In some situations, a letter from your bank stating how long you have been a customer, what your credit “rating” is, any past history with loans you have taken, for example, can assist you throughout the settling-in process here.
Or maybe not… take a look at these comments from a fellow relocated human #RealLife
Safer than driving down I-95
Welcome to the DMV, you’re gonna (not) love it!
Obtaining a Florida Drivers’ License or Identification Card
If you’re going to drive, you’ll need to obtain a Florida driver’s license and Florida tags for your vehicle.
A drivers’ license is the picture identification most commonly used in the United States. If you plan to drive a car in Miami, you will need to apply for a Florida Driver’s License. An International Driver’s License is not valid in the state of Florida. Visitors can drive using their driver’s license from their country of origin as long as it is not expired.
You will need to have your Social Security number before starting the process to apply for a drivers’ license. You will need to take a written test and a driving test. Visit the Department of Motor Vehicles (DMV) website to access the DMV Manual, take online practice tests, and make an appointment. If you don’t have a Driver’s License from your country of origin, you may have to attend classes prior to applying for your Florida Driver’s License.
If you do not intend to drive, you should apply for an identification card. A regular ID card is valid for six years.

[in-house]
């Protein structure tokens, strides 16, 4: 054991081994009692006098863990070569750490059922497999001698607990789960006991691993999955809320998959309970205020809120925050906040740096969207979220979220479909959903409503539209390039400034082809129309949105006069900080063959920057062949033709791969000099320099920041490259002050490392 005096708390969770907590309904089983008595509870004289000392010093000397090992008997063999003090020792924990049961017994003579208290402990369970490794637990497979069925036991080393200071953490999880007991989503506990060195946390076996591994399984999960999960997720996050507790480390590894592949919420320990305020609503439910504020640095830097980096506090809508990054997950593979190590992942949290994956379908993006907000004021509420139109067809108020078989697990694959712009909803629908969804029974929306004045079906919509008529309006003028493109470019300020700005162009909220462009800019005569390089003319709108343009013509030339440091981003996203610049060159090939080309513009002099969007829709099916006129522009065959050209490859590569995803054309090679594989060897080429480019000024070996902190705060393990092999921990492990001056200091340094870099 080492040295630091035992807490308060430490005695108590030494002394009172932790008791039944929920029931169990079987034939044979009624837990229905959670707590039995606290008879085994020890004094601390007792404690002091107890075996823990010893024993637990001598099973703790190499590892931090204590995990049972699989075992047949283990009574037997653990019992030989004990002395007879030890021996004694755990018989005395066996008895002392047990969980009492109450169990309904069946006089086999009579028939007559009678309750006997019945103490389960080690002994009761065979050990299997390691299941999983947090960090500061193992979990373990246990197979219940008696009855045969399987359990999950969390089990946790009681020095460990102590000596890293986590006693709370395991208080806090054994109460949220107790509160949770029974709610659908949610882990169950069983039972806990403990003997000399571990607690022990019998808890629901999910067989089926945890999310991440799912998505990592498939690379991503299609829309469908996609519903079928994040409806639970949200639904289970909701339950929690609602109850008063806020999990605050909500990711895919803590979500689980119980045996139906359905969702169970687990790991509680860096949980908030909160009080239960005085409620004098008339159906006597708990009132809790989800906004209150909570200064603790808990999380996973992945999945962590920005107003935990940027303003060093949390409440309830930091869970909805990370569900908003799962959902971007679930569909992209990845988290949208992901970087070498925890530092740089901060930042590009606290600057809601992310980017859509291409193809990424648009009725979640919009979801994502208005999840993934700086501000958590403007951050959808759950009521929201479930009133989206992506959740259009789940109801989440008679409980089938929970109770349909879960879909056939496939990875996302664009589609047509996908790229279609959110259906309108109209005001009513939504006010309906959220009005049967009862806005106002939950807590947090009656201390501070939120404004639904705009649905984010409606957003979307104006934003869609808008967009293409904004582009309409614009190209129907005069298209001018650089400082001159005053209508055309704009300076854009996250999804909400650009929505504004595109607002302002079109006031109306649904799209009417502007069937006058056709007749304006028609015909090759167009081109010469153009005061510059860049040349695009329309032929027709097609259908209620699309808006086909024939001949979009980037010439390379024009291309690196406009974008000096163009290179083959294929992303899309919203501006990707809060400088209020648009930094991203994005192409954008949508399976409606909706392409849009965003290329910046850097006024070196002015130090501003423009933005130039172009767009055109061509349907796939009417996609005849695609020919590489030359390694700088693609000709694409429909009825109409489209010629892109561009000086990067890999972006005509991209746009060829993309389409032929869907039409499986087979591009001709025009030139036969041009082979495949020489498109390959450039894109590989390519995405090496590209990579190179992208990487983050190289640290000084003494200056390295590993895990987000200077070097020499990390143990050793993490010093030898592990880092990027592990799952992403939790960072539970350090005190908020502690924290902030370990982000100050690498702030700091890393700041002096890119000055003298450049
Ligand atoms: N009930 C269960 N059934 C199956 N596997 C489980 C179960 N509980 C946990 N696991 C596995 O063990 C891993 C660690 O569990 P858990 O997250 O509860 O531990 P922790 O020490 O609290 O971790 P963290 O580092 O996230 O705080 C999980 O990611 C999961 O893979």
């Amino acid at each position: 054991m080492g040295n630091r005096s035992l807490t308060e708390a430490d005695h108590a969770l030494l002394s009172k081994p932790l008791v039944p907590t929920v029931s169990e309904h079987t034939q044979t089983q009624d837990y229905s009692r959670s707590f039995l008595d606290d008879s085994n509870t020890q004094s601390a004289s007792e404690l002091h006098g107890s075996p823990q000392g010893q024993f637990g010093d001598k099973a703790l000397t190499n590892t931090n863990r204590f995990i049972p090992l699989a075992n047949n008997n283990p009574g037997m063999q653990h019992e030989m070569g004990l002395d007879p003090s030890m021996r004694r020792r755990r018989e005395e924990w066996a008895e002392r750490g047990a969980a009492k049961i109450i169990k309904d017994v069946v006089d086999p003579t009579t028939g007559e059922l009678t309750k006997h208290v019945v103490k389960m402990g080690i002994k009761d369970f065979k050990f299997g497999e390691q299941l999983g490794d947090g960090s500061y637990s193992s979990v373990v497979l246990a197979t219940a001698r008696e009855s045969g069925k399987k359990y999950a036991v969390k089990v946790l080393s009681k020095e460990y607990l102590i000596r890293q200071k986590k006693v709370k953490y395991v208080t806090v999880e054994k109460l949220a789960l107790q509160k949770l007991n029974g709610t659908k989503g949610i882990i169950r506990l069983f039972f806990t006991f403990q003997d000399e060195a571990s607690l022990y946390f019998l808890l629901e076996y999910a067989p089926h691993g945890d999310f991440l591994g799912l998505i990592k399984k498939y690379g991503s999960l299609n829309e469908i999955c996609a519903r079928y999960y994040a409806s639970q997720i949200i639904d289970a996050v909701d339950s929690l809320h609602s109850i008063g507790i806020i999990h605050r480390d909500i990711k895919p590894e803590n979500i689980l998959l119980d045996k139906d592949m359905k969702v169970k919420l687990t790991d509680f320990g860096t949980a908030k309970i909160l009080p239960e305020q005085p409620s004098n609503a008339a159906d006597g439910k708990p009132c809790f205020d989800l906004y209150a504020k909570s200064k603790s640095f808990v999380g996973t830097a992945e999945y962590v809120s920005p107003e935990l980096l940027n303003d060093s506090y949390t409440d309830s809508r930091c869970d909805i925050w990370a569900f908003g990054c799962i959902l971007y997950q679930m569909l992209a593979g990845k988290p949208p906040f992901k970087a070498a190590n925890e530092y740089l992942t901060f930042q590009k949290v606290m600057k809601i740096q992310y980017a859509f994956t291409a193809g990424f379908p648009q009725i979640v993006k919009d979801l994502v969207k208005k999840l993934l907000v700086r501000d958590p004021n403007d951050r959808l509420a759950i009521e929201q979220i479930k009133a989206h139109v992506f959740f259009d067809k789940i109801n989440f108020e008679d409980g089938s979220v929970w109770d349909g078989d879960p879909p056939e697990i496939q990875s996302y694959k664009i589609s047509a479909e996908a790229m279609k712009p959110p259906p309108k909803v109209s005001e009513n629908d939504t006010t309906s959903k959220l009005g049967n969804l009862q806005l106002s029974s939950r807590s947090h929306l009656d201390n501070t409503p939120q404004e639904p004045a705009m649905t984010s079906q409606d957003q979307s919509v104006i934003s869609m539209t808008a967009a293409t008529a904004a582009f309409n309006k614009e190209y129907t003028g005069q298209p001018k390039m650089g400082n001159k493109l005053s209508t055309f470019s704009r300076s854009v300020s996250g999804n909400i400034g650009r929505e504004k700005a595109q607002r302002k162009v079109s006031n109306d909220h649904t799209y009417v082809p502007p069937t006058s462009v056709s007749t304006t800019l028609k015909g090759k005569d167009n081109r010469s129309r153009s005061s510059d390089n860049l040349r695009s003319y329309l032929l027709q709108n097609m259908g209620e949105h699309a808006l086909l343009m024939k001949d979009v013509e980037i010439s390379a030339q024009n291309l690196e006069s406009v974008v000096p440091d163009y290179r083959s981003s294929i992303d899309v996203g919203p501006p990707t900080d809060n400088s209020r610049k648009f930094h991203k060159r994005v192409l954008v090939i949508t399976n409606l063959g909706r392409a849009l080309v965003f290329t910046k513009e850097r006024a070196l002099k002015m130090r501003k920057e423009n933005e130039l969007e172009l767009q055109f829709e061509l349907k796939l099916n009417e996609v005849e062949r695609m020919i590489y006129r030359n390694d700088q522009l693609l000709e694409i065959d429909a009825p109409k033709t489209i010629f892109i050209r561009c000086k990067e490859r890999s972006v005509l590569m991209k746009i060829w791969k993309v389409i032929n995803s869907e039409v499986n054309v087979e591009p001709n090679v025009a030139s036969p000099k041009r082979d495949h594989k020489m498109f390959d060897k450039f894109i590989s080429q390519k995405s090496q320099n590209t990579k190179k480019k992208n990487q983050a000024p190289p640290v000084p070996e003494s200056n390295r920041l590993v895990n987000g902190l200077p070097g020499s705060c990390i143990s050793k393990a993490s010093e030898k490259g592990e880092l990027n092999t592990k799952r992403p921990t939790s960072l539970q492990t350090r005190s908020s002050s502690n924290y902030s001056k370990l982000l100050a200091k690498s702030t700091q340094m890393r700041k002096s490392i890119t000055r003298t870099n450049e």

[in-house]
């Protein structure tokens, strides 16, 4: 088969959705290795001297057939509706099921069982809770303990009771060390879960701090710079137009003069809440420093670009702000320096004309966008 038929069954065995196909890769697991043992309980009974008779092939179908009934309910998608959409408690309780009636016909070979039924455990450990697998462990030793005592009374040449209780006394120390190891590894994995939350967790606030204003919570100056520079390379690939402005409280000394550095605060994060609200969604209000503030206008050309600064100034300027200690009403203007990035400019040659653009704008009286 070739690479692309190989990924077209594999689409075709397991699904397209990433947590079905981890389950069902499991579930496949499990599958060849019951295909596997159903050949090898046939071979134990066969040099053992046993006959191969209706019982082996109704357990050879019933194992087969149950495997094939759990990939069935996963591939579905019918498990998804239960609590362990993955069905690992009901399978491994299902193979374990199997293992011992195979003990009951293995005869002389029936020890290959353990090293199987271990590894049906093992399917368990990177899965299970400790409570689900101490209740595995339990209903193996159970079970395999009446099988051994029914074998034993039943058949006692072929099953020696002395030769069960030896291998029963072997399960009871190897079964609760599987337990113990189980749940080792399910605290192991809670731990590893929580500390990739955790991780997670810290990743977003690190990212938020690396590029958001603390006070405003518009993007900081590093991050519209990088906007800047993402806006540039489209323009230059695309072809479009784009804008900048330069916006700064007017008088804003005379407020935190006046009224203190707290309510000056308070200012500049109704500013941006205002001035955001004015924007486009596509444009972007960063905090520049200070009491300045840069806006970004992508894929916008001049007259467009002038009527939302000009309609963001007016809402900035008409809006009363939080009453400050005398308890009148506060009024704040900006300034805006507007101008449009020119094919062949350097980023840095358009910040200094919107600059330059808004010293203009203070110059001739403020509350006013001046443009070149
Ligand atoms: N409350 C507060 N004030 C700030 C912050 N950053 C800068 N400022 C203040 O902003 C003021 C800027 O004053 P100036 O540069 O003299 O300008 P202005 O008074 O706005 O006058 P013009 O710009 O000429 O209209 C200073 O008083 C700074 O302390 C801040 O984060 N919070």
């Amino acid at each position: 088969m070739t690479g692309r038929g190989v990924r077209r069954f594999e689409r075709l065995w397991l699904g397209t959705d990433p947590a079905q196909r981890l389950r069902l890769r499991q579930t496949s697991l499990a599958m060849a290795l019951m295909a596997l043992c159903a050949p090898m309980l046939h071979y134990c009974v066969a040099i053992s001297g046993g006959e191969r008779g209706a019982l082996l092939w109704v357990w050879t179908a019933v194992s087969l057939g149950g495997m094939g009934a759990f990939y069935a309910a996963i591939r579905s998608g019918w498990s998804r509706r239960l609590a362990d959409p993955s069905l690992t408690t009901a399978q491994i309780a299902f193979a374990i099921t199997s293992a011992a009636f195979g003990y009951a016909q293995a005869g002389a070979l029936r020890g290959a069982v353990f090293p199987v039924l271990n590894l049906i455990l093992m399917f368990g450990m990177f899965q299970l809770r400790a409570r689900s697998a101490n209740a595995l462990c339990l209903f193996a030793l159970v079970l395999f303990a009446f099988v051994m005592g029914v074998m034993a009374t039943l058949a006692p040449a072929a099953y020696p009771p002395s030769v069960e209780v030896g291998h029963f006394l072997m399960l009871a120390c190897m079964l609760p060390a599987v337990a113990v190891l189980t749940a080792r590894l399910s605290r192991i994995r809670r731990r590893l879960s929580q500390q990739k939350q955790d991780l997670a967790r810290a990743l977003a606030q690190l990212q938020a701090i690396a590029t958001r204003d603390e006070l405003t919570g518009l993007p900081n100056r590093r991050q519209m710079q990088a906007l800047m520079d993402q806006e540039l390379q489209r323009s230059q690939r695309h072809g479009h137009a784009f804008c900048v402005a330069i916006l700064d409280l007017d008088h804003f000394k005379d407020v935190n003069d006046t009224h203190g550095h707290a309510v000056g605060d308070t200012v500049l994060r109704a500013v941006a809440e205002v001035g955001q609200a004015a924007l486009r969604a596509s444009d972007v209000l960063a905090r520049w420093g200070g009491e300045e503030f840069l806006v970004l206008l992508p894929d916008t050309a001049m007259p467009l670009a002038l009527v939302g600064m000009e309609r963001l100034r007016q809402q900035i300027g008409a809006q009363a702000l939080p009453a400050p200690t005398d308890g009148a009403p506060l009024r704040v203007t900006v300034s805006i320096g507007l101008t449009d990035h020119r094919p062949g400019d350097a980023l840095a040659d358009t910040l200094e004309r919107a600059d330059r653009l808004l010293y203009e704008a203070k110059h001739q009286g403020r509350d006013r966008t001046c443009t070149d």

We’re in Miami! Let’s take a bus! (said no one ever).
Purchasing an Automobile
Purchasing a car in the United States can be a confusing process. Here are some websites and services that can help you facilitate the process.
Expat Ride – You can arrange for your car before or after your move to the U.S. Expat Ride provides car financing for new and used cars to individuals without a U.S. credit history.
This is a good website to use when determining what kind of car to purchase. It also gives a lot of information on how to negotiate with car dealers and financing tips.
Every other ad on TV.
Most United States insurance companies will not give you credit on your driving record from another country. This means that when you find an insurance company that will write a policy for you with no United States driving experience; it will usually be at a higher rate than someone who has a good United States driving record.
*Even if you are not planning to drive right away, we recommend you get a Driver’s License as soon as possible to help you get better rates on car insurance when the time comes.
Isn’t this cute?
Child Safety Seats